Asian (or Panax) ginseng is touted as a memory-protecting supplement on its own or paired with gingko biloba as gincosan. Like the other herb, though, scientific studies haven’t shown much promise. Companies generally imply that because herbal remedies are “natural” they don’t have any risks, but that’s not the case. “Older patients tend to be more sensitive to medications and herbal supplements to begin with,” says Dr. Masurkar. “They’re usually on more medications, so they’re especially at risk of side effects and interactions issues.” Plus, Asian ginseng isn’t regulated by the FDA, so he recommends staying away.
Acetylcholine is a neurotransmitter your brain makes naturally to help learn and remember. Huperzine A, which comes from Chinese club moss, could boost acetylcholine by blocking an enzyme that would otherwise break it down, which is how other common Alzheimer’s medications work. Studies haven’t proven it to help yet, though. “Theoretically it could be true, but we’re not sure of the effects, and dosing of it is unclear,” says Dr. Masurkar. The supplement could mess with your digestive system and heart, so talk to your doctor before you take it. Memorize these 12 vitamin mistakes you didn’t know you were making.
Your body naturally produces acetyl-L-carnitine to help turn fat into energy, and early in vitro rat studies sparked hope that the compound could protect brain neurons against Alzheimer’s. Clinical trials haven’t shown the same positive results for memory, though, so Dr. Masurkar says it probably isn’t worth your money. Make sure you don’t fall for these vitamin myths doctors want you to stop believing.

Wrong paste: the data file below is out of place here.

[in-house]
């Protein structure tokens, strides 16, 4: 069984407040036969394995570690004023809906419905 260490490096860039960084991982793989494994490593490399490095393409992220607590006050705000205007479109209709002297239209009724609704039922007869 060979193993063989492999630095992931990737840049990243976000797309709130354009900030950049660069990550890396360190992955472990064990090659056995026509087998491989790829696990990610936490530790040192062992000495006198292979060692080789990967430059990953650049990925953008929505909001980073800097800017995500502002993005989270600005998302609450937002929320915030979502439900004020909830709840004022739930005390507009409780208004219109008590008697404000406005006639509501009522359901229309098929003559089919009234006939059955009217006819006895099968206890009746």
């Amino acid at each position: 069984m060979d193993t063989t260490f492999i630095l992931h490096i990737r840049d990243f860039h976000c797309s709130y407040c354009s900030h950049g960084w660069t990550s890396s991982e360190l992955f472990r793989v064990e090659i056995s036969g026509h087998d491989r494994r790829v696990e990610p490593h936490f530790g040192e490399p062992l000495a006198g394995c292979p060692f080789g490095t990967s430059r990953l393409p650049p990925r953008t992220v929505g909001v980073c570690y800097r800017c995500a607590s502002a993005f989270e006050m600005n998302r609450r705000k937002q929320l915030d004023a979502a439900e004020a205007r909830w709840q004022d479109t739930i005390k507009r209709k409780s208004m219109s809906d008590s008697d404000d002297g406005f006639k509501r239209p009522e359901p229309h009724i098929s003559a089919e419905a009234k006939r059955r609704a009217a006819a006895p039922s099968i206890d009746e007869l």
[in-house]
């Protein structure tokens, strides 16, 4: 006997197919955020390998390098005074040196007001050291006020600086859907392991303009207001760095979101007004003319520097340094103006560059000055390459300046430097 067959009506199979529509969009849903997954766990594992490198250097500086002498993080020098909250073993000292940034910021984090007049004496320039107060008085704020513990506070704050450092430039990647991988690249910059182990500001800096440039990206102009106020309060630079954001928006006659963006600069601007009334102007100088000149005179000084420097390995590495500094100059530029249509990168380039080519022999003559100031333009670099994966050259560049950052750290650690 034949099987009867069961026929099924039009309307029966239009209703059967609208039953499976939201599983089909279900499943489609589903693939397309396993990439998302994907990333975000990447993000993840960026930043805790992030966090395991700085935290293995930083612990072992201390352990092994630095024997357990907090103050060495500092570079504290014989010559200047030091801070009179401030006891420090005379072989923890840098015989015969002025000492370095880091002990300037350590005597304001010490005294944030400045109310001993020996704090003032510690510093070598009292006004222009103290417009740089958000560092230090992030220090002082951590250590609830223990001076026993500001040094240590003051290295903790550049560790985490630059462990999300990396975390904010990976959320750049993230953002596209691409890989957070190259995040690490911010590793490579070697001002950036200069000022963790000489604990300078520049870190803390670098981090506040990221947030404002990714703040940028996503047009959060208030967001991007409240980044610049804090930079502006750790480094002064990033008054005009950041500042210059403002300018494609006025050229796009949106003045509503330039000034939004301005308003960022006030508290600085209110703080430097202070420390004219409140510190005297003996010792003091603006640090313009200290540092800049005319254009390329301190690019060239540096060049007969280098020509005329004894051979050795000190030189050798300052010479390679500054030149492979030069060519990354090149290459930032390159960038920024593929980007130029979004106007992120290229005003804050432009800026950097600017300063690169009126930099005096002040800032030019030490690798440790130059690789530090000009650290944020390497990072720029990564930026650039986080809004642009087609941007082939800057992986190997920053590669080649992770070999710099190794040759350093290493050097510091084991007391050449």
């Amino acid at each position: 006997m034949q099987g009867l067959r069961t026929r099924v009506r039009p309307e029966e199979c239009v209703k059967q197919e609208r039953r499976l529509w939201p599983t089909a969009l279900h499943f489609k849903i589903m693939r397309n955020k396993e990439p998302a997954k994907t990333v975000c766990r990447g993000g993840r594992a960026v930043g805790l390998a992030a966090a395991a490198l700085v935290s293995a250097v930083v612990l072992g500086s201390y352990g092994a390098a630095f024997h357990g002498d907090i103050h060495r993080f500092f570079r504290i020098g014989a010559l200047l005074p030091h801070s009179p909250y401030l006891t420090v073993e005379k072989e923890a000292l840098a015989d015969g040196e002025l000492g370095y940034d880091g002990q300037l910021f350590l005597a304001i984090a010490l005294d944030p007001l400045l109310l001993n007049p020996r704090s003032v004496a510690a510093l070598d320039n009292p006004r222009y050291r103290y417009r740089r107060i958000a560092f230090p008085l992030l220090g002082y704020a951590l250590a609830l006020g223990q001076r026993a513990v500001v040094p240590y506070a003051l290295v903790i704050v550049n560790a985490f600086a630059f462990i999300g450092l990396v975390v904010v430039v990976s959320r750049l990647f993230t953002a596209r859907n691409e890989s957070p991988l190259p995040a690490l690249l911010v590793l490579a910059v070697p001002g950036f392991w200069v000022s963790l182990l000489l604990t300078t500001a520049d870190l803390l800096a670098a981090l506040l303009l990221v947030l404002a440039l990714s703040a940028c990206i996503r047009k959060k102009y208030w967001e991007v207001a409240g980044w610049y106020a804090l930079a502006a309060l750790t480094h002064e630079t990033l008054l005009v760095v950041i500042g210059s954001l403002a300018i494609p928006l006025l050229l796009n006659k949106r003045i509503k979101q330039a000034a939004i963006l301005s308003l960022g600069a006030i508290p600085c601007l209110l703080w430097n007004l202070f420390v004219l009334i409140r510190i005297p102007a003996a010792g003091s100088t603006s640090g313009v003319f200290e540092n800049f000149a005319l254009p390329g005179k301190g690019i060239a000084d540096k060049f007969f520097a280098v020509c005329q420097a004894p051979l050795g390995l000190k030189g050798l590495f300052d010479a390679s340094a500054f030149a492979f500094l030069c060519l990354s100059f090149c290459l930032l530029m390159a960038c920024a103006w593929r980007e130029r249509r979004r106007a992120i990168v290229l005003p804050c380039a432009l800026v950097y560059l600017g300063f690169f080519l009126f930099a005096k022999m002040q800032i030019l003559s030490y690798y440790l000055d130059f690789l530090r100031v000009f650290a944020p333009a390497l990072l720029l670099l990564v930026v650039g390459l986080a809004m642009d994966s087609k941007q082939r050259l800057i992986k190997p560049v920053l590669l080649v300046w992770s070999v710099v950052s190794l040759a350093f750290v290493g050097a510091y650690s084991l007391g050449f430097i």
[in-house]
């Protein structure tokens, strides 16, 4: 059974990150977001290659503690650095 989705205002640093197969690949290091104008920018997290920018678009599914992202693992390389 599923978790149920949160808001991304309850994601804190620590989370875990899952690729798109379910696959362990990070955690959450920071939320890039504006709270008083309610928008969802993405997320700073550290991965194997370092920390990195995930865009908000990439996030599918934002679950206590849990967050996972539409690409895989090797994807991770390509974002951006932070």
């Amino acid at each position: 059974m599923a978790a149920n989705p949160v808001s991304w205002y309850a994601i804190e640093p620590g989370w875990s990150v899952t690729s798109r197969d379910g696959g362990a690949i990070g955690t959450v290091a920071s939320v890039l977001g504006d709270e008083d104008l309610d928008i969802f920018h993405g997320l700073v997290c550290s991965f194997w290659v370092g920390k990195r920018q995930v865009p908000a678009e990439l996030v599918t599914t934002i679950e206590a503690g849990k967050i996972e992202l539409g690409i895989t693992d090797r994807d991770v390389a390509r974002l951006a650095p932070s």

The body produces the steroid dehydroepiandrosterone (DHEA) for a range of functions, including being converted into sex hormones such as estrogen and testosterone. DHEA levels go down with age, so there have been some theories that boosting it with supplements could fight the effects of aging, including memory loss. The supplement did show promise in vitro and in animals, but randomized clinical trials in healthy older adults or those with cognitive impairments haven’t shown consistent memory benefits. Here are more supplements doctors wish women would stop wasting money on.
Popping pills isn’t a surefire way to keep your mind sharp, but focusing on other healthy habits can prevent memory loss. Your best bet is to get the nutrients you need from food and not a bottle, so stick to a Mediterranean diet or another eating plan that emphasizes vegetables and healthy fats while cutting down sugar and salt. Keeping both your body and mind active helps, too. “It doesn’t mean you have to do a particular kind of computer activity or crossword, but to engage your mind and learn new things,” says Dr. Masurkar. Adults with strong social networks also tend to have healthier brains, he says, so simply spending time with loved ones can be the best medicine. Plus, try these 36 everyday habits that reduce your risk of Alzheimer’s.